The word exfiltration is a military term for the act of removing personnel or units from areas under enemy control by means of stealth, deception, surprise, or clandestine means. As I understand it, this is a somewhat simple and clinical term that is used to describe actions that are often anything but simple. History shows us that operations behind enemy lines are almost always unpredictable, and they often change in the blink of an eye. Due to the uncertain nature of these missions, the ability to quickly adapt to sudden changes is a requirement of both the personnel involved and the tools they carry. The Exfiltrator-5 from TOPS Knives is the brainchild of Austrian knife maker Armin Stuetz and is his interpretation of a knife purposefully designed for operating in just such capricious environments.
The tip of the Exfiltrator-5 is designed to be strong and durable in rough use. To test the durability of the tip author used the knife to punch air holes in a field-expedient wood stove. After making a total of 154 penetrations in 16 gauge steel, only a minute portion of the very tip of the knife had suffered any real damage.
The Exfiltrator-5 combines several elements of design, which come together to create a tool that is adaptable to a broad range of tasks. The blade is 5.25 inches long, 1.25 inches wide, is made of 3/16-inch thick 1095 high carbon spring steel, and has a slight re-curve to it. It features a textured thumb ramp, compound-grind edge geometry, and a beveled drop-point tip that is very sharp. It is hardened to a respectable RC 56 to 58 to give it a combination of toughness and good edge retention, while still having an edge that is easily maintained in the field. The handle scales are made of black linen micarta and are textured with TOPS “Rocky Mountain Tread,” which combined with the shape of the handle offers the user a very secure grip even in adverse conditions.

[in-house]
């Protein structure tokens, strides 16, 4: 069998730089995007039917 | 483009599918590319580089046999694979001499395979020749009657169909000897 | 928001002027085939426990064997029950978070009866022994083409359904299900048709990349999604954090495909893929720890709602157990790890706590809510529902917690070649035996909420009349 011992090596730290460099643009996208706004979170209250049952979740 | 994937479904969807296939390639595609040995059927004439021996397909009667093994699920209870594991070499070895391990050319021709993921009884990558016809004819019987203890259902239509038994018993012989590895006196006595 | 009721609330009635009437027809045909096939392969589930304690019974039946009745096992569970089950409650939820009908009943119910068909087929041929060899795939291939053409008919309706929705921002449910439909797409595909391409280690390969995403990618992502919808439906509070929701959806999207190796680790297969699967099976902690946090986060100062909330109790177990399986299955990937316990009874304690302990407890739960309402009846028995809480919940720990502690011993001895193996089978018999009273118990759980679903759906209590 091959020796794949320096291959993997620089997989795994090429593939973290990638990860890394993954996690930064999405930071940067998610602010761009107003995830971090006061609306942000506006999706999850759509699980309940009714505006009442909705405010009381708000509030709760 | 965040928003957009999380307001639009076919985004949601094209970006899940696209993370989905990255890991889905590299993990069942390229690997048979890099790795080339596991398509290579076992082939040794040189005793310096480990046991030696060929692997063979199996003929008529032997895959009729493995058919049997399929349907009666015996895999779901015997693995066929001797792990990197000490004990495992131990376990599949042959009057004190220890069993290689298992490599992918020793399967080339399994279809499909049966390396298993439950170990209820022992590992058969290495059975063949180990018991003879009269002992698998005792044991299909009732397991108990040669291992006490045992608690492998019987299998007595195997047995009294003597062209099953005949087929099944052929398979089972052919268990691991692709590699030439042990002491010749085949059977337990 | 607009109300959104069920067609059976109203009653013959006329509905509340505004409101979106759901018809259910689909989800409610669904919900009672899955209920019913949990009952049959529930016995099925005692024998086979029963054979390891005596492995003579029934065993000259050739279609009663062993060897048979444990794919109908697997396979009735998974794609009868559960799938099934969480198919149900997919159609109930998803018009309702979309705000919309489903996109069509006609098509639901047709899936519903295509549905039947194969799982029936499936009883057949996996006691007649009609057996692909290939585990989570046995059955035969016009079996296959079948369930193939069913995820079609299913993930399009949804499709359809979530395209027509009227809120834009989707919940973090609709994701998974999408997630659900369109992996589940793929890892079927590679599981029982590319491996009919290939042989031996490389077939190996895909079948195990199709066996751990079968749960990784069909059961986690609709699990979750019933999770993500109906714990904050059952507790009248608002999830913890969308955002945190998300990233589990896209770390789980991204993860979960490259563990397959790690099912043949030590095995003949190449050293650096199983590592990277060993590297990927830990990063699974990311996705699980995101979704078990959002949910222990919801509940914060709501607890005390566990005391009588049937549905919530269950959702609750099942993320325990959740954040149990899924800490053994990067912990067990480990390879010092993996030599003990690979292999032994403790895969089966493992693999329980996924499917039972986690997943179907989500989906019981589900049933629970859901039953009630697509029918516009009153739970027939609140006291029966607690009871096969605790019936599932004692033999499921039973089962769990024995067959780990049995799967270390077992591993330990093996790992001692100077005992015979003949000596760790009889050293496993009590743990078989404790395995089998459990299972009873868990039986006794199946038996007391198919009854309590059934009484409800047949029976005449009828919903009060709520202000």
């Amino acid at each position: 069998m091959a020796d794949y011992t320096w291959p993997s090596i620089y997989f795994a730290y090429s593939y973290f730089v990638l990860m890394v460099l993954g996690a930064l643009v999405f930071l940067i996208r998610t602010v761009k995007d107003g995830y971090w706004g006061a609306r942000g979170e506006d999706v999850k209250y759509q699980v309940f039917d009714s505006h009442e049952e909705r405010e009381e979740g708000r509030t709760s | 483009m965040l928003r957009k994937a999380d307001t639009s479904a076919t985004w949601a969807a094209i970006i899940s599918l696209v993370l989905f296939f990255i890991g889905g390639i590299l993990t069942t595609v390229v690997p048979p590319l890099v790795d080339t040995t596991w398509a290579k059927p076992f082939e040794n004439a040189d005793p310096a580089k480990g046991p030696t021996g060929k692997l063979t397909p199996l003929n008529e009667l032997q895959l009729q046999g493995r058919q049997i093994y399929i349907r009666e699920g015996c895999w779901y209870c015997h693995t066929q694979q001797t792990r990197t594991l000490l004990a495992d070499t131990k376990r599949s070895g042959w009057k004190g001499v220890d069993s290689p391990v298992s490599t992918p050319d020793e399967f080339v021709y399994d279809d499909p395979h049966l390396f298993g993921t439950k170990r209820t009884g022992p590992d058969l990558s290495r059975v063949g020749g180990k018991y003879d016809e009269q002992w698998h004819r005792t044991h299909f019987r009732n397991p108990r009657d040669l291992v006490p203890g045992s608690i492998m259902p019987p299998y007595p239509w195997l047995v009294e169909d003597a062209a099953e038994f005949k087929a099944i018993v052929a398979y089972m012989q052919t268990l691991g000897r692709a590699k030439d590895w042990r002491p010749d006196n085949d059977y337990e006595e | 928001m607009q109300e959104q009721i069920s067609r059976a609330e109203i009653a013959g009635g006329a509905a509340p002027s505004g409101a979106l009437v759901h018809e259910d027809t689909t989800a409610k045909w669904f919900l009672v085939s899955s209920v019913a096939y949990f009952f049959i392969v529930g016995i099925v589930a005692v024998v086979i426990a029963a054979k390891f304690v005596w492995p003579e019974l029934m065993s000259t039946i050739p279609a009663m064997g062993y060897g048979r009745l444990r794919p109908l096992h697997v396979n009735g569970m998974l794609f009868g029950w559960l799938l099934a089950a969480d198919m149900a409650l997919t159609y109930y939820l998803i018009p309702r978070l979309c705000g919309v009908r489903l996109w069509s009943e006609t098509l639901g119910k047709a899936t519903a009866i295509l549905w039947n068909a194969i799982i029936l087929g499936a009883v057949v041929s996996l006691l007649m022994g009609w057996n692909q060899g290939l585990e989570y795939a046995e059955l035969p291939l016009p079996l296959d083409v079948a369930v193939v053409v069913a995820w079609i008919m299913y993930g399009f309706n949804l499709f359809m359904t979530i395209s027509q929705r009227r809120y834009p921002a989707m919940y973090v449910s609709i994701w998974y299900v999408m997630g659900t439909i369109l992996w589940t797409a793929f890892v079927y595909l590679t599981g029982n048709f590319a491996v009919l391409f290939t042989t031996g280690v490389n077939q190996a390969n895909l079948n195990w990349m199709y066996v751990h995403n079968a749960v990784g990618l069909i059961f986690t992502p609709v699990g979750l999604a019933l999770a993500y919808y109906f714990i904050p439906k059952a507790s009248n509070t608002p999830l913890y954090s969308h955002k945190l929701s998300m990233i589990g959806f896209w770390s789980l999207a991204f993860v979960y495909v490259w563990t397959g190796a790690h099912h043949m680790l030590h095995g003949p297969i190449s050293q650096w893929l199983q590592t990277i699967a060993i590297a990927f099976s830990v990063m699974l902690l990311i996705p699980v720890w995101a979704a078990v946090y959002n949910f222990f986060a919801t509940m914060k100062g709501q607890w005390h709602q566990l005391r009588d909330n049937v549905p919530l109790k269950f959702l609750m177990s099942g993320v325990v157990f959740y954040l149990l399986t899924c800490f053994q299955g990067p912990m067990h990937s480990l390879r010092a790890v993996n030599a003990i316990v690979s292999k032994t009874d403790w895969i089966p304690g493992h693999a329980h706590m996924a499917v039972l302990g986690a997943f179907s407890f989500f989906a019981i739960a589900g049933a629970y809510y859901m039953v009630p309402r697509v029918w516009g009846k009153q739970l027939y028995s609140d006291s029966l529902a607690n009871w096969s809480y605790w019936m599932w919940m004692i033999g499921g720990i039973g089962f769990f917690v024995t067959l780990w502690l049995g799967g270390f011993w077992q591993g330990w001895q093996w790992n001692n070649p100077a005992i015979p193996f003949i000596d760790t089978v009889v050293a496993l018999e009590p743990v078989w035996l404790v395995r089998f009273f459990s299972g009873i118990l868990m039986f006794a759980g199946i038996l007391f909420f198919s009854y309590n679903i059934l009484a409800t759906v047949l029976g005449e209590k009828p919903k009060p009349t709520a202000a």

Getting A Grip
I had spent a good bit of time with my hands wrapped around the handle of the Exfiltrator while performing various tasks, when it soon became clear that Mr. Stuetz had obviously put a good deal of thought into the handle of this knife and the various grips in which it would be held. The guard offers excellent protection in plunges, but also provides leverage for twisting the blade to increase the level of trauma inflicted in wounds, and it provides a point of purchase for hooking an index finger around to aid in extrication. The thumb ramp does double duty as well by not only providing grip for the thumb in a backhand cutting motion, but also bracing the knife against the base of the forefinger in a pinch-grip forehand cutting motion. The overall ergonomics of the handle are quite comfortable. There are three finger grooves on the lower part — one for the index finger, a larger scallop for the middle and ring fingers, and then another smaller one for the little finger. Pressure applied to the center finger scallop by the middle and ring finger seats the curved upper surface of the handle comfortably in the palm, while the first finger notch and the bird’s beak pommel combined with the RMT handle scales give the hand a very secure purchase on the handle even under much less than perfect conditions. The double bevel on the end of the bird’s beak pommel gives the user a good striking point if needed, yet the design of that point is such that it does not create a safety issue for the user during carry.